I must have really been on a high at the end of Quest because I didn't mention my personal tragedy yesterday - I was so excited to be back at the helm of the baptism station after a three-year hiatus that I walked out into the lake with my brand-new Nokia 5310 cell phone in my pocket. ...Let's just say I am in mourning. So if you've been trying to text / call me in the last twenty-four hours, you're not going to hear back from me (that goes for today, too).
Last night, worship ended with communion just in time for DHC staff Paul and Kara (a former Week One JC) to inform us it was time to run down to the camp center storm shelter. The run from the dining hall to camp center was awe-inspiring but creepy. Deep black clouds like silky fabric bunched and pulled taught at the top of a dress and then billowing out in all directions. Unique, twisting bedsheets rising and diving in every direction. The whole scene was too dark to capture by camera, and Kristen made me go inside before I could video tape it. At any rate, we were stuck inside until 10:45pm, but we grabbed our snack of root beer floats, played some group games, and the time passed by quickly.
Every other night, the junior counselors (JCs) or the senior counselors (SCs) get together for their "night out," basically an extra hour or two to relax with games, continue planning and discussing camp, or doing other activities. Last night was SC night out, and we took the time to affirm one another. The number one message the deans convey to counselors is that camp is about the campers, and the opportunity to affirm one another as SCs is so rare, I'm glad we took advantage of the time window.
Our remaining staff of seven (we affirmed Kent on Tuesday before he had to leave) went around the circle with amazing, honest thoughts on how each of us has touched one another. Our staff is such a unique mix. Kristen and I have been SCs together for eight years. Robert was the Dean when I was a JC. Eric was Maggie and Emily's SC when they were campers and now they're SCs together. Abbi conducts herself like she's been at camp for years, not just this - her first year. To hear everyone pour out such genuine emotion was powerful, and I'm going to say that for me, without a small group while in my Dean role, I was reminded that the SCs are MY small group - and we had an amazing time.
This morning, however, I woke to a flooded cabin. The toilet in Spear sprung a leak at the water pipe pushing water onto the landing and into my bedroom (but not the campers - what happened to campers first?!). I drove Ben J., Dylan J., and Jacob B. on a little adventure across camp to the staff shower house - old school, curtain-separated stalls - so we could get clean. Unfortunately for the boys, curtains aren't soundproof and they got to hear every noise I made as a result of using my Neti Pot. Ew!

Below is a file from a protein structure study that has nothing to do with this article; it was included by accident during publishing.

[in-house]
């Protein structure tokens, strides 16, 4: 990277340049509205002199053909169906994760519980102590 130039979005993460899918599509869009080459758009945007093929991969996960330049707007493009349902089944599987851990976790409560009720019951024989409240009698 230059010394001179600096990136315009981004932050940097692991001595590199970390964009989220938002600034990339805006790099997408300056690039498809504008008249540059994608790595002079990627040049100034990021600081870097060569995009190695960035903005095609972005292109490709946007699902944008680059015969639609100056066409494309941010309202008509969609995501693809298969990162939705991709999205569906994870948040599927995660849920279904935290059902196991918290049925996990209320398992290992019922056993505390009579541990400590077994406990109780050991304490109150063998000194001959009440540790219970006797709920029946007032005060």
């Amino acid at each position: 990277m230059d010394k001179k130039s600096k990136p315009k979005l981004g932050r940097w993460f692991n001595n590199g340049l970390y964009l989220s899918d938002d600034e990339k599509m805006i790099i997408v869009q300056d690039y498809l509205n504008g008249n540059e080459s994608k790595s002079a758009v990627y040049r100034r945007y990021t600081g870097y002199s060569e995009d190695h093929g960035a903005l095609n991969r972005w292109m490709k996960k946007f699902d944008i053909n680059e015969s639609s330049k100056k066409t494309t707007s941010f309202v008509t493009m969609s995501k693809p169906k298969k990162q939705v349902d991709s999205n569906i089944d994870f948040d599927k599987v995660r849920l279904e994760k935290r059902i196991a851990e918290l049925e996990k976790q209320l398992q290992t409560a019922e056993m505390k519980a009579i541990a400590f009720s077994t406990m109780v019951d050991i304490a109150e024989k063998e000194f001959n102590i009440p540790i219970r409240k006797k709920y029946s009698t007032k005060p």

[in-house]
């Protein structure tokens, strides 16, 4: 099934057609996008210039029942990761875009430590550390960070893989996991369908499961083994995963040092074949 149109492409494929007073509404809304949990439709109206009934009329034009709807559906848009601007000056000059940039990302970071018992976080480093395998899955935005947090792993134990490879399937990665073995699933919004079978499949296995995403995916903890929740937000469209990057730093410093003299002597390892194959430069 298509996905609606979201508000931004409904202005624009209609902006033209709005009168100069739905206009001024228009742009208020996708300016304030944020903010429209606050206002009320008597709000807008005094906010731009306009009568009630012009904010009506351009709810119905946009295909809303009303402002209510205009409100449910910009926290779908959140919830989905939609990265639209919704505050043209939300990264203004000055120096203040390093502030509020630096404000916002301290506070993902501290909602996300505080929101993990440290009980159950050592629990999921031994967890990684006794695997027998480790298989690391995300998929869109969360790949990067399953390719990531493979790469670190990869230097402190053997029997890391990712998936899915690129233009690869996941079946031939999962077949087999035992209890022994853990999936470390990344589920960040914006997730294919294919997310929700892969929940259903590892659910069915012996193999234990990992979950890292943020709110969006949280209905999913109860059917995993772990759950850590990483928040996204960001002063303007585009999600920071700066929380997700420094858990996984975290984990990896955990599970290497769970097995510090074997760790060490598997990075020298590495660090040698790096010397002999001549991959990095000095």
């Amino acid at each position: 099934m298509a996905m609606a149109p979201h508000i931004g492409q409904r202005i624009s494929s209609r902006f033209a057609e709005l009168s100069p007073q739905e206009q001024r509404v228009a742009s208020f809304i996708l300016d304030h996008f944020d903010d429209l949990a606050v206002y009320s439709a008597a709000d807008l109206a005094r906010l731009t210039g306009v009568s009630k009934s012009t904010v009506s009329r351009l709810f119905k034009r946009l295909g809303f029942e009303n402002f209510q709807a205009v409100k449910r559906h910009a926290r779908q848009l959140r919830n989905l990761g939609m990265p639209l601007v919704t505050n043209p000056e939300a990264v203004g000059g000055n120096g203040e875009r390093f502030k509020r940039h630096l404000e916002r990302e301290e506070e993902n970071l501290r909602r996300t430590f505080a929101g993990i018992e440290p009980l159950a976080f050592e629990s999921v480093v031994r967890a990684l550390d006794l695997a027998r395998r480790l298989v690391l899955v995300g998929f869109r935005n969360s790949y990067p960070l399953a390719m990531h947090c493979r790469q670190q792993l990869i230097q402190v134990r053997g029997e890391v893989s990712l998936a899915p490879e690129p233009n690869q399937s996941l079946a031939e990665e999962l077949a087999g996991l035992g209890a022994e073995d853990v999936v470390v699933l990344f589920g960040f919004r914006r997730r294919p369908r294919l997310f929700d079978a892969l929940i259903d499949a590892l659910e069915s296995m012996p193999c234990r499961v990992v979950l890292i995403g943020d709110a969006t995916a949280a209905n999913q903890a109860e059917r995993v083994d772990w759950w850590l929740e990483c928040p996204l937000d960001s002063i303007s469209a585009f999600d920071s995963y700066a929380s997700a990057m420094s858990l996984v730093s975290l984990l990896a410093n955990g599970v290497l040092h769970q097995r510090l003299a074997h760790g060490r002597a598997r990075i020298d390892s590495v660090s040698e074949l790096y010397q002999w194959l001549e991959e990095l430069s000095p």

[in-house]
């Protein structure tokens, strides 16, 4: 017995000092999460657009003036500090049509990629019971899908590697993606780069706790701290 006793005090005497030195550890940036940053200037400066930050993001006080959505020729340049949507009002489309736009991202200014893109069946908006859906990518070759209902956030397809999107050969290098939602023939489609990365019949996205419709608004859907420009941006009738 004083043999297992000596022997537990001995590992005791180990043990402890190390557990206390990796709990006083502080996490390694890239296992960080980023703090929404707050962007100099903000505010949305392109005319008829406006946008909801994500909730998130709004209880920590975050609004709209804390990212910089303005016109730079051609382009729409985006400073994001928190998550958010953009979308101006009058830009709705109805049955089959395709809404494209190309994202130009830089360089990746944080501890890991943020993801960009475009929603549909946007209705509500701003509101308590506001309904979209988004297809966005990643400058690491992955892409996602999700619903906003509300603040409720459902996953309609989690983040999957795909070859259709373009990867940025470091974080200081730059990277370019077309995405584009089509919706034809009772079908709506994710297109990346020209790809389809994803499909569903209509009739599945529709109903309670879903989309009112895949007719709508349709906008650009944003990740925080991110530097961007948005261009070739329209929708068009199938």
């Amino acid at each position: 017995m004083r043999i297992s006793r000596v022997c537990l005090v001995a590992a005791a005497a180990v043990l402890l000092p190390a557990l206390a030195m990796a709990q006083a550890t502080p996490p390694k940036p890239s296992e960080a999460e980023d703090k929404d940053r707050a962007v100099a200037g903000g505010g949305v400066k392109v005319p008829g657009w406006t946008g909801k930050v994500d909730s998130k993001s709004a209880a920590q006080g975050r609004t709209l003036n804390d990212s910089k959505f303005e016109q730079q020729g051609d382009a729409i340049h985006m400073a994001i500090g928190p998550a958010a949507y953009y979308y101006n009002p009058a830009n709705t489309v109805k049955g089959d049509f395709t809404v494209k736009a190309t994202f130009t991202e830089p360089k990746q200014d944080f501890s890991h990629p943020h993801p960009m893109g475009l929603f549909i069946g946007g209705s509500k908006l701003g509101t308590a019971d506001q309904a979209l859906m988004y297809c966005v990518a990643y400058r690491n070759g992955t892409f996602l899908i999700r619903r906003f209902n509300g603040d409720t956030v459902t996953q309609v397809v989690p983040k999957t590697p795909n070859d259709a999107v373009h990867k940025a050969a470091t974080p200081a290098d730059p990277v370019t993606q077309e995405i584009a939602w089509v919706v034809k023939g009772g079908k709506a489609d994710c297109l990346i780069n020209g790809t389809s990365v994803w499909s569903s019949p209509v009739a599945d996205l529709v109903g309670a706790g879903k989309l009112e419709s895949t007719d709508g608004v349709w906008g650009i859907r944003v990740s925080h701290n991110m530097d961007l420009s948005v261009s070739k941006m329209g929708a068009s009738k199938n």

But let's move to something more pleasant - the theme of the day, "L.Y.F.E." - Live Your Faith Everyday. Small groups are spread throughout camp right now sharing, laughing, crying, hugging, praying, and trusting. I know one question each small group is facing this morning is "What is your plan?" How will they take the feeling camp gives them and live their faith at home everyday to the fullest? What will it take and what will hinder them? How will they get back on the right path when they stray (just like anyone)?
The best thing you can do upon your youth's return, dear reader, is to be a part of their plan. It's easy to point out when someone strays off their path - that's not what they need. They need you to do something harder - they need your patience, acceptance, non-judgment, and forgiveness. Those models of behavior will help them return to the right path quicker and more invested than disappointment and ridicule. In that question, "What is your plan?" we're also asking Who is your back-at-home peer in your plan? Who is your camp friend in your plan? Who is the adult in your plan? For some, the adult may be me, but for each camper, I hope an adult in their plan is you.
Today sees the end of the volleyball tournament, the variety show, one final worship service, a 'goodbye' to seniors at campfire, and a few thousand memories packed into just a few brief hours.
Leading up to camp, I've often said how it sneaked up on me. That was nothing compared to where I am now. Camp is almost over. And wow, did that sneak up on me!